United States: ZEROing In On Genericness: Federal Circuit Vacates Decision Finding ZERO Registrable

Last Updated: July 13 2018
Article by Meredith M. Wilkes, Anna E. Raimer and Lauren Refinetti Timmons

Most Read Contributor in United States, September 2019

In Short

The Decision: The Federal Circuit vacated the Trademark Trial and Appeal Board's determination that "ZERO" is not generic and has acquired distinctiveness, and remanded.

The Reasoning: The Board erroneously framed the standard for genericness and failed to evaluate the degree of descriptiveness of "ZERO" when assessing acquired distinctiveness.

The Implications: Marks can be refused registration on the basis of genericness if they are considered generic for a subset of the goods on which they are used. Additionally, the Trademark Office applies a sliding scale in determining the amount of evidence necessary to establish acquired distinctiveness based on the mark's descriptiveness.

Is the mark "ZERO" generic for soft drinks? On June 20, 2018, in Royal Crown Co. Inc., et al. v. The Coca-Cola Co., No. 16-2375, the U.S. Court of Appeals for the Federal Circuit instructed the Trademark Trial and Appeal Board ("Board") to revisit this question and its decision finding the term registrable.

The matter arises out of the Board's 2016 decision holding that the mark "ZERO" was not generic and was capable of registration notwithstanding its descriptive nature. The Federal Circuit disagreed, holding the Board had "asked the wrong question" on the issue of genericness. The Board should have considered whether the term "ZERO" was generic for few or zero-calorie soft drinks, rather than for soft drinks as a whole.

The court also held the Board, in evaluating acquired distinctiveness, failed to make a finding as to the degree of the mark's distinctiveness from generic to merely descriptive. Therefore, the court remanded for an express finding on the degree of descriptiveness and an assessment of acquired distinctiveness based on that finding.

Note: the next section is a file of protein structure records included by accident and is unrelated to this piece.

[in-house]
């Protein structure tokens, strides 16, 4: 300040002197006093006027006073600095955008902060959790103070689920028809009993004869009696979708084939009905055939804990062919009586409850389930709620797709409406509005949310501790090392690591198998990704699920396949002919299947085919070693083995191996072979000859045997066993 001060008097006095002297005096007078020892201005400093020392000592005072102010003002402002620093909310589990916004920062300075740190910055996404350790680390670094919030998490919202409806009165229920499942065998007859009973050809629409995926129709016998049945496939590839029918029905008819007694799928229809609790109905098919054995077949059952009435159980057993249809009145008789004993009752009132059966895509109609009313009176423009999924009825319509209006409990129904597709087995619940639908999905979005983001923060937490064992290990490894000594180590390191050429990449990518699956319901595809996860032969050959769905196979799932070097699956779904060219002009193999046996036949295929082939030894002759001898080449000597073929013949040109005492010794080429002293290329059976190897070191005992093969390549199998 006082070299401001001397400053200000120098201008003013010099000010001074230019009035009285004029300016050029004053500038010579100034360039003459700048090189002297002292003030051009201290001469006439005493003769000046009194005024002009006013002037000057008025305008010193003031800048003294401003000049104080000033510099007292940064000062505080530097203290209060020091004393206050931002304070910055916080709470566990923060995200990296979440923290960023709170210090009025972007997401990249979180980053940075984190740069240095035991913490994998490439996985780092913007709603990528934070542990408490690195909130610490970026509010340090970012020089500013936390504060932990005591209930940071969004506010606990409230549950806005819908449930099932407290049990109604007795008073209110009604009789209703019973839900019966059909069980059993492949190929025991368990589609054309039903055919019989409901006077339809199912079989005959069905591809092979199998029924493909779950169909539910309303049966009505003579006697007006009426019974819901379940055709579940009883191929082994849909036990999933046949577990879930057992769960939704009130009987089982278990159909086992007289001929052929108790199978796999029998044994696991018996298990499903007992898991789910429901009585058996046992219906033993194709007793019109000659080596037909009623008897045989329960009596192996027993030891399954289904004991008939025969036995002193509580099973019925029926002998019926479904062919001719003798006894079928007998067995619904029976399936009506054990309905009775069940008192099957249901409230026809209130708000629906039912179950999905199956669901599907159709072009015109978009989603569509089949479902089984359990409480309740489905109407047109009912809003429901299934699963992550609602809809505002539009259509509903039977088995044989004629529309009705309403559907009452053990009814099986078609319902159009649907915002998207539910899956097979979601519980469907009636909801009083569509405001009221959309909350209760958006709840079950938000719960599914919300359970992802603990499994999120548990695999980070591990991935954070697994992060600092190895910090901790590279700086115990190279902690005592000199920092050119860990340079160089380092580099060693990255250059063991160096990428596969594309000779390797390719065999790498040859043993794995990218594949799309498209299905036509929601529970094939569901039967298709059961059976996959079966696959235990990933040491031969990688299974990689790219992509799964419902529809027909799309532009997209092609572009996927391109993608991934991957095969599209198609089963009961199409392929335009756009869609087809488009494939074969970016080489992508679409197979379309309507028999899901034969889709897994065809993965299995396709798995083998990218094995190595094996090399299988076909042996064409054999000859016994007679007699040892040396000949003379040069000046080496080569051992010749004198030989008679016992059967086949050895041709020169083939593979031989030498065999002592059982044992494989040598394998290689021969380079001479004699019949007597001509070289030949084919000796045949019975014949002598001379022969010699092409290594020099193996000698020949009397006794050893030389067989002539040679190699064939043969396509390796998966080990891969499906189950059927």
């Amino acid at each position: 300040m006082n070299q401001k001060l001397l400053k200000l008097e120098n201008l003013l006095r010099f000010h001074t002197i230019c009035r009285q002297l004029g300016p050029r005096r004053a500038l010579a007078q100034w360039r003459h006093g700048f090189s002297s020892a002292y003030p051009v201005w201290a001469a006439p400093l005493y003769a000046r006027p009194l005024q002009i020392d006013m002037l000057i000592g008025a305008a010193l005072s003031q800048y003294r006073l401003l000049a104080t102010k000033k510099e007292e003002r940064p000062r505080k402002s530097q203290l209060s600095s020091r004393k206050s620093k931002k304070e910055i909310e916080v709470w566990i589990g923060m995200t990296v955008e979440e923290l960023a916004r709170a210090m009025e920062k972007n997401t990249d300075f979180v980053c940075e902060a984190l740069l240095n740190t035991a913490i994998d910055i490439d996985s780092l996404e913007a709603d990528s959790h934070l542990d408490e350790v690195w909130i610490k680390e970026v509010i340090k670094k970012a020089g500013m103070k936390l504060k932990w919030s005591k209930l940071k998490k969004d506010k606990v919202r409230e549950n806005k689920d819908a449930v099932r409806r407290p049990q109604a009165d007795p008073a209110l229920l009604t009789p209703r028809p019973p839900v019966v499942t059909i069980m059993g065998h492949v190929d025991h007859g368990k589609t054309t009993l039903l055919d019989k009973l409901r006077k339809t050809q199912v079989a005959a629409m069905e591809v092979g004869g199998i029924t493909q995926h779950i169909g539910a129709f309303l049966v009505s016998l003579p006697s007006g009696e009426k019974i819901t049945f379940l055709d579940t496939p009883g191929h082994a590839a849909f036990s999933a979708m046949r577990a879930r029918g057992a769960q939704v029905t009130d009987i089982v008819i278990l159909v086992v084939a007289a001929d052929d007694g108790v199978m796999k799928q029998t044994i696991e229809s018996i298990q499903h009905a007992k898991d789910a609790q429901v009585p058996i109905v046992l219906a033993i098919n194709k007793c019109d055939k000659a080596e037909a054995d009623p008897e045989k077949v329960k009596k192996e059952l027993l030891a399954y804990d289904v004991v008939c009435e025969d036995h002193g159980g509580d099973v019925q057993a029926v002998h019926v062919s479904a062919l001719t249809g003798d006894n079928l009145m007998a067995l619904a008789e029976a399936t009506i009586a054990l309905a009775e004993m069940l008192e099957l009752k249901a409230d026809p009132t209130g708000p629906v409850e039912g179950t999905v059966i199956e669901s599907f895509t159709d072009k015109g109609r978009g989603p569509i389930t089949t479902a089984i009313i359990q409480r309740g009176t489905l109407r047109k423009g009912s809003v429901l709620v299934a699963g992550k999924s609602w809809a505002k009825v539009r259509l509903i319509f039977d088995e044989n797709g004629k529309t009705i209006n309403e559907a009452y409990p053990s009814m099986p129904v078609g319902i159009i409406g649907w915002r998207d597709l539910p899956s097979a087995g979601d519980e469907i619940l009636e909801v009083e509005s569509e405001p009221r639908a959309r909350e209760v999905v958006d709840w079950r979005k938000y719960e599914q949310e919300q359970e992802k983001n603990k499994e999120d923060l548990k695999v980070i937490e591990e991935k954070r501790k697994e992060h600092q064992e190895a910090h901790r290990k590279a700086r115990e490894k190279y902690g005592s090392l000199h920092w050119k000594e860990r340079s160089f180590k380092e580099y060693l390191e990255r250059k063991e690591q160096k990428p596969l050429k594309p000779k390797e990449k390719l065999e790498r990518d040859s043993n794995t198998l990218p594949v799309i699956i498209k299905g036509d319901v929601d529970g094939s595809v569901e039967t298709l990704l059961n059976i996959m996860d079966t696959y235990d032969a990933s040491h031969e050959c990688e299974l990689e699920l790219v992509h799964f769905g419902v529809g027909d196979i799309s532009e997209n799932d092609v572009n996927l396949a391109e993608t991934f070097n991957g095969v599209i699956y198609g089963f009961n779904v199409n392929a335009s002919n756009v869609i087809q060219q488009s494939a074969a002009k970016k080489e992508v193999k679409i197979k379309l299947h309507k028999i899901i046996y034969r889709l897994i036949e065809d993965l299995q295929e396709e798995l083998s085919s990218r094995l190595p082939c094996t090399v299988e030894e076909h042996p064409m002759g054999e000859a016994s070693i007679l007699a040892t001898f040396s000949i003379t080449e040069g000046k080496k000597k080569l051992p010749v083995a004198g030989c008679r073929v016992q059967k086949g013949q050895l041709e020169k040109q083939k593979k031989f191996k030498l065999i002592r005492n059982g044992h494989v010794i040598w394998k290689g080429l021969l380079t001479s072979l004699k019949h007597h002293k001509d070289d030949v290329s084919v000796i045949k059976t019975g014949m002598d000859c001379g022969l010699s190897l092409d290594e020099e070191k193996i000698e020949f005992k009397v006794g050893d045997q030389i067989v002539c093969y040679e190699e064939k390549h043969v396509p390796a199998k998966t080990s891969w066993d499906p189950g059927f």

Coca-Cola introduced its "Coke Zero" product, a zero-calorie version of Coke, in 2005. It first sought to register a "zero" mark—"Sprite Zero"—in 2003, followed by other "Zero" marks in 2004 and 2005, but the marks were deemed merely descriptive and incapable of registration absent a disclaimer of "zero." When Coca-Cola produced evidence that the mark "zero" had acquired distinctiveness, the marks were approved for publication.

Royal Crown, owner of brands Dr. Pepper and Seven Up, opposed the "Coca-Cola Zero" application, based on Royal Crown's "Diet Rite Pure Zero" application. In dismissing the opposition, which was consolidated with Royal Crown's oppositions to other Coca-Cola "Zero" applications, the Board held that the "Zero" marks were not generic, and that Coca-Cola had proven the marks had acquired distinctiveness. Royal Crown appealed to the Federal Circuit.


The Federal Circuit held that the Board framed the genericness inquiry incorrectly. It should have evaluated whether "ZERO," when used in connection with soft drinks, identifies a key component of soft drinks.